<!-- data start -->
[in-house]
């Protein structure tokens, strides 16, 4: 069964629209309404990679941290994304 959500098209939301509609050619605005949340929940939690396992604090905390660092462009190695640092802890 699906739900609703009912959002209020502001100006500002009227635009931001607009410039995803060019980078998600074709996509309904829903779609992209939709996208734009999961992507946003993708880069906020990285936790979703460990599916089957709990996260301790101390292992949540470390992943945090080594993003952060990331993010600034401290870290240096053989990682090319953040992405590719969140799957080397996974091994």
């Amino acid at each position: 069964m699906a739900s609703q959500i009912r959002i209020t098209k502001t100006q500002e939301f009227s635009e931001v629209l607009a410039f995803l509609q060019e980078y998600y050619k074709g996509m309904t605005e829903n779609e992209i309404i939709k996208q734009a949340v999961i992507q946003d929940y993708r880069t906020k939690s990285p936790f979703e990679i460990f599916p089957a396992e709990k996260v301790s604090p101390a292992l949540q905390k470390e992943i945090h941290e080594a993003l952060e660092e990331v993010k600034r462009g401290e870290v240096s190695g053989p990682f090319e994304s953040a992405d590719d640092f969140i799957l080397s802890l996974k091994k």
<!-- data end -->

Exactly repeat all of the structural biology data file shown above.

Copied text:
[in-house]
């Protein structure tokens, strides 16, 4: 069964629209309404990679941290994304 959500098209939301509609050619605005949340929940939690396992604090905390660092462009190695640092802890 699906739900609703009912959002209020502001100006500002009227635009931001607009410039995803060019980078998600074709996509309904829903779609992209939709996208734009999961992507946003993708880069906020990285936790979703460990599916089957709990996260301790101390292992949540470390992943945090080594993003952060990331993010600034401290870290240096053989990682090319953040992405590719969140799957080397996974091994």
């Amino acid at each position: 069964m699906a739900s609703q959500i009912r959002i209020t098209k502001t100006q500002e939301f009227s635009e931001v629209l607009a410039f995803l509609q060019e980078y998600y050619k074709g996509m309904t605005e829903n779609e992209i309404i939709k996208q734009a949340v999961i992507q946003d929940y993708r880069t906020k939690s990285p936790f979703e990679i460990f599916p089957a396992e709990k996260v301790s604090p101390a292992l949540q905390k470390e992943i945090h941290e080594a993003l952060e660092e990331v993010k600034r462009g401290e870290v240096s190695g053989p990682f090319e994304s953040a992405d590719d640092f969140i799957l080397s802890l996974k091994k």